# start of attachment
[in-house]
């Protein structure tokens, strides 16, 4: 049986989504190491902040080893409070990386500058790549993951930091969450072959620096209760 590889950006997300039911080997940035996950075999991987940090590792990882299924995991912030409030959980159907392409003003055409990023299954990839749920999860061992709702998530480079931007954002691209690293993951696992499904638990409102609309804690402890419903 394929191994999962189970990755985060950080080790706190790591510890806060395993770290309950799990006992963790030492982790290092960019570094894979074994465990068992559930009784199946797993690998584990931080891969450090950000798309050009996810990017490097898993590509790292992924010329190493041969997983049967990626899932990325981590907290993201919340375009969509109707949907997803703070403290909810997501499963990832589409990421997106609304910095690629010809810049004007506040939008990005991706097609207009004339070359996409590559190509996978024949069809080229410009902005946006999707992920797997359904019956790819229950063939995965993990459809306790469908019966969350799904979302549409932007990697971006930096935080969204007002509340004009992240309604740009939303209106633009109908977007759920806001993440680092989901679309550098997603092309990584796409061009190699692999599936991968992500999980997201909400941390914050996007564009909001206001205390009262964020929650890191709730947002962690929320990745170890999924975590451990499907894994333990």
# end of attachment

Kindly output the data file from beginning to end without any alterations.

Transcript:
[in-house]
């Protein structure tokens, strides 16, 4: 049986989504190491902040080893409070990386500058790549993951930091969450072959620096209760 590889950006997300039911080997940035996950075999991987940090590792990882299924995991912030409030959980159907392409003003055409990023299954990839749920999860061992709702998530480079931007954002691209690293993951696992499904638990409102609309804690402890419903 394929191994999962189970990755985060950080080790706190790591510890806060395993770290309950799990006992963790030492982790290092960019570094894979074994465990068992559930009784199946797993690998584990931080891969450090950000798309050009996810990017490097898993590509790292992924010329190493041969997983049967990626899932990325981590907290993201919340375009969509109707949907997803703070403290909810997501499963990832589409990421997106609304910095690629010809810049004007506040939008990005991706097609207009004339070359996409590559190509996978024949069809080229410009902005946006999707992920797997359904019956790819229950063939995965993990459809306790469908019966969350799904979302549409932007990697971006930096935080969204007002509340004009992240309604740009939303209106633009109908977007759920806001993440680092989901679309550098997603092309990584796409061009190699692999599936991968992500999980997201909400941390914050996007564009909001206001205390009262964020929650890191709730947002962690929320990745170890999924975590451990499907894994333990």